6Παραγγέλλομεν δὲ ὑμῖν, ἀδελφοί, ἐν ὀνόματι τοῦ κυρίου [ἡμῶν] Ἰησοῦ Χριστοῦ στέλλεσθαι ὑμᾶς ἀπὸ παντὸς ἀδελφοῦ ἀτάκτως περιπατοῦντος καὶ μὴ κατὰ τὴν παράδοσιν ἣν παρελάβοσαν παρ’ ἡμῶν.
The writers end their letter with a series of general instructions, emphasized by the repeated use of the verb παραγγέλλω (vv. 6, 9, 12). The main verb is a present tense form indicating a current activity. It is completed with an indirect object (ὑμῖν) and a direct object in the form of the infinitive στέλλεσθαι that expresses the content of the instruction. The vocative ἀδελφοί indicates for whom they give the instruction, as well as a change of topic (together with δέ). For some reason the writers think it is necessary to ground what they require from the audience in the authority of the Lord Jesus Christ. Perhaps this was a particularly contentious issue? ἐν ὀνόματι expresses the idea of association or means, with the sense of “authority” (BDAG, 713, 1dγג). BDAG indicates that this expression has no correspondence in Greek literature and may be Semitism. Perhaps in this context it is equivalent to the previous ἐν κυρίῳ (v.4). The genitive modifier of the head noun incorporates the full title τοῦ κυρίου [ημῶν] Ἰησοῦ Χριστοῦ, and this may also emphasize the authority they appeal to for this instruction. See v. 18 for a similar use of the full title.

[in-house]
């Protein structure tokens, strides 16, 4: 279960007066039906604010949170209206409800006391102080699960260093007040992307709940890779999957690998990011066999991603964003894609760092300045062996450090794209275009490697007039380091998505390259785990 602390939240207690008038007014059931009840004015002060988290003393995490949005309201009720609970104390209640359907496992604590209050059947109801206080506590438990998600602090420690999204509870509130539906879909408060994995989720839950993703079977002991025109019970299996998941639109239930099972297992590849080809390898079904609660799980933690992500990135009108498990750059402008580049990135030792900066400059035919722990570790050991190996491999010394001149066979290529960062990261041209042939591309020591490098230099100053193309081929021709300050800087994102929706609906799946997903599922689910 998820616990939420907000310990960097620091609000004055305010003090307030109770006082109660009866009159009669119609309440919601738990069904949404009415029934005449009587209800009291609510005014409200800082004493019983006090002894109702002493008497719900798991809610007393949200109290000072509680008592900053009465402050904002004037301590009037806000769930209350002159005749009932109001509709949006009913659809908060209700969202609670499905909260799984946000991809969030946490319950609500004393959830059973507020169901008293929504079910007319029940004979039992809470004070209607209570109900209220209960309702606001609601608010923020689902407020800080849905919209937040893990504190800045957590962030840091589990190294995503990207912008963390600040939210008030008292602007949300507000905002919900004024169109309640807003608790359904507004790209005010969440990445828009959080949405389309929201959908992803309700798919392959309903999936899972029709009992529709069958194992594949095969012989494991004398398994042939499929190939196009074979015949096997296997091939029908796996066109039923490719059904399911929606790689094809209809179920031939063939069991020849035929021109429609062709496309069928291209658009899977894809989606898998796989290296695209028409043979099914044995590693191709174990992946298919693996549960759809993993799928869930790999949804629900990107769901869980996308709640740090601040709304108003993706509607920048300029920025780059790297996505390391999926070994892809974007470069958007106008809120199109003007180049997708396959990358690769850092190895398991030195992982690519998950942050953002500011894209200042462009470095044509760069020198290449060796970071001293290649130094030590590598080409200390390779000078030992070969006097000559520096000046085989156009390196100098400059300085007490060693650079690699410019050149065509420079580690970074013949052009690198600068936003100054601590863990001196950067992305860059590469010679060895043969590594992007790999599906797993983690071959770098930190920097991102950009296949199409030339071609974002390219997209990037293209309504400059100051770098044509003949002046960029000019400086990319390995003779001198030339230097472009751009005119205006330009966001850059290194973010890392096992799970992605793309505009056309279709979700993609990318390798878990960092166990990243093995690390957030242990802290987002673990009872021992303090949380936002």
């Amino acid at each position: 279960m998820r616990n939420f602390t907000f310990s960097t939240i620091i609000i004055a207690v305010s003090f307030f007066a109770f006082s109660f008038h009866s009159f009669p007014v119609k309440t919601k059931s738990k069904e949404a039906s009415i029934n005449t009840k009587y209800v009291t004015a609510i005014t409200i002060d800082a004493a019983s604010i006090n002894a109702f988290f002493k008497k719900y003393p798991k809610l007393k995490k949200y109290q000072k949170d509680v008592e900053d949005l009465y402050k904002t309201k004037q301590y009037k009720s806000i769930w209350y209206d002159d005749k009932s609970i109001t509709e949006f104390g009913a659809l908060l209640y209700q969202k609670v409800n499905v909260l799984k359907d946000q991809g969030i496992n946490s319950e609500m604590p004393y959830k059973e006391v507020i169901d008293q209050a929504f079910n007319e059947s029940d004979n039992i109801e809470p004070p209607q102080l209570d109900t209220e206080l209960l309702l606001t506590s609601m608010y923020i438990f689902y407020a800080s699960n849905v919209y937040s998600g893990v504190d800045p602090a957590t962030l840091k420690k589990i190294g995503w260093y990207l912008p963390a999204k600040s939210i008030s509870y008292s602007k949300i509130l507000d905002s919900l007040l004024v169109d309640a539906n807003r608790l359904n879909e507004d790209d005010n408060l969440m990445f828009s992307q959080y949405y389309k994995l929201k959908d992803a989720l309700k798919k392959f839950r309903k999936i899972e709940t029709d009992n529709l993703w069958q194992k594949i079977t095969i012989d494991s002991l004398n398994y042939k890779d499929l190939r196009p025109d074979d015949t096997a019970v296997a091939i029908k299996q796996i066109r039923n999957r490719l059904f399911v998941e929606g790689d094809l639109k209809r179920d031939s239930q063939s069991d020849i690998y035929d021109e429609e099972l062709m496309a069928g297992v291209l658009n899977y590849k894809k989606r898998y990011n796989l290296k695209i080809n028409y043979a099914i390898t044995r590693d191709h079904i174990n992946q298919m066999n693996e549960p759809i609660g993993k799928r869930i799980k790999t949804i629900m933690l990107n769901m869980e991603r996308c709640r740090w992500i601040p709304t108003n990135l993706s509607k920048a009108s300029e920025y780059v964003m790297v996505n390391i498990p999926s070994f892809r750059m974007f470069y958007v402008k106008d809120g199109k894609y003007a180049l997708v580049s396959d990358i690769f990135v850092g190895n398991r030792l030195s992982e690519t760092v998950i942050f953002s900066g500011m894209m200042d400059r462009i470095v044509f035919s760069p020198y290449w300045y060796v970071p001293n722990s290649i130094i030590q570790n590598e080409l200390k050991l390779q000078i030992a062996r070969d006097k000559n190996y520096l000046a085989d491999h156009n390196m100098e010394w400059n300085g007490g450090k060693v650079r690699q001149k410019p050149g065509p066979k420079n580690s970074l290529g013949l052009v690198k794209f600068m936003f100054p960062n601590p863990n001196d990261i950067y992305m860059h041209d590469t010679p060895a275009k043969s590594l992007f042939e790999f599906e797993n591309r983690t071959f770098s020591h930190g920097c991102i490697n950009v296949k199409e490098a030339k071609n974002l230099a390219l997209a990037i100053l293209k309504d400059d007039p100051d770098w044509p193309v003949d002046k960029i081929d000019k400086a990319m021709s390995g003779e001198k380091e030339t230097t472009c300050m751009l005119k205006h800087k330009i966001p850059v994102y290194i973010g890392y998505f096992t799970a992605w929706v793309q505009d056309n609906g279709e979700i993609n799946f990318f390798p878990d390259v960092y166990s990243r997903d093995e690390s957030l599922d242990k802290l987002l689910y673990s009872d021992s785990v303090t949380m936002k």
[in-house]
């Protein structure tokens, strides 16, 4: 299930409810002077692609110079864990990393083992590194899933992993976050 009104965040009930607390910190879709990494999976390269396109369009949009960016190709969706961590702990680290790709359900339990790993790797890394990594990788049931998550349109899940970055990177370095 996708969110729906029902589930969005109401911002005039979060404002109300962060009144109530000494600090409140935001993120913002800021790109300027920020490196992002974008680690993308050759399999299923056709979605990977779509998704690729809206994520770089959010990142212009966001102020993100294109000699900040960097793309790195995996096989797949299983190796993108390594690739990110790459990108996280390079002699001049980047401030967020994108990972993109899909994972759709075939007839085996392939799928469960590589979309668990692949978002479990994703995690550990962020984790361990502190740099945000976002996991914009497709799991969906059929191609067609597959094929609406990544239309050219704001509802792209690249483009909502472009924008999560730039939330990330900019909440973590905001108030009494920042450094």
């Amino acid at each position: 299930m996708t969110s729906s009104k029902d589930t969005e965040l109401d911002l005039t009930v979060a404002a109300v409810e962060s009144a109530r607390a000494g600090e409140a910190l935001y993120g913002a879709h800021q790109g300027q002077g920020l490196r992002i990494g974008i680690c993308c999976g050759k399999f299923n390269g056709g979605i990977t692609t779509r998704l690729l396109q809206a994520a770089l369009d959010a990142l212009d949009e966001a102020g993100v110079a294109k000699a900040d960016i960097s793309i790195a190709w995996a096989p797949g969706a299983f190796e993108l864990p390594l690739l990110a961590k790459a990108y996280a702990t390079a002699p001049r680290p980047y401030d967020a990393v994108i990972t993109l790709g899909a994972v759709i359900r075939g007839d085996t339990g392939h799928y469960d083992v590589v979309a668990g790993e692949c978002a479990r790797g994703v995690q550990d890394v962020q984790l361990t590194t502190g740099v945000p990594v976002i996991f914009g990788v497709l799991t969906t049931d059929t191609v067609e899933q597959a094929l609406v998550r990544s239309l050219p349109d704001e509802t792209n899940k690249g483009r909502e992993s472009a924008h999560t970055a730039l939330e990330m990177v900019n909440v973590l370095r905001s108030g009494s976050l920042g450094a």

The present middle infinitive στέλλεσθαι marks the beginning of the indirect imperative. This verb only occurs in the NT in the middle voice. It means “keep away from, stand aloof from” and the middle voice probably infers intentionality on the part of the subject to act in this manner. The accusative ὑμᾶς is the subject of the infinitive. The preposition ἀπό indicates separation and marks an adverbial modifier of the infinitive. The head noun of the phrase is ἀδελφοῦ and παντός in this anarthrous construction means “every” without exception. What is the relationship between this use of ἀδελφός and the vocative form employed in the main clause? The anarthrous present participle περιπατοῦντος is probably attributive, modifying the anarthrous ἀδελφοῦ. It has an ethical register here, as indicated by its adverbial modifier ἀτάκτως (“disruptively,” “in a disorderly or irresponsible manner,” or “irregular in some sense”). The adverb only occurs in the NT in 2 Thess 3:6, 11 and the cognate verb in 2 Thess 3:7. The cognate adjective also occurs in 1 Thess 5:14. Its frequent use suggests that disruptive behavior was a particular problem in the Thessalonian house church. The repetition of the same charge in v.11 indicates how seriously the writers considered this issue to be and a threat to the very survival of this house church.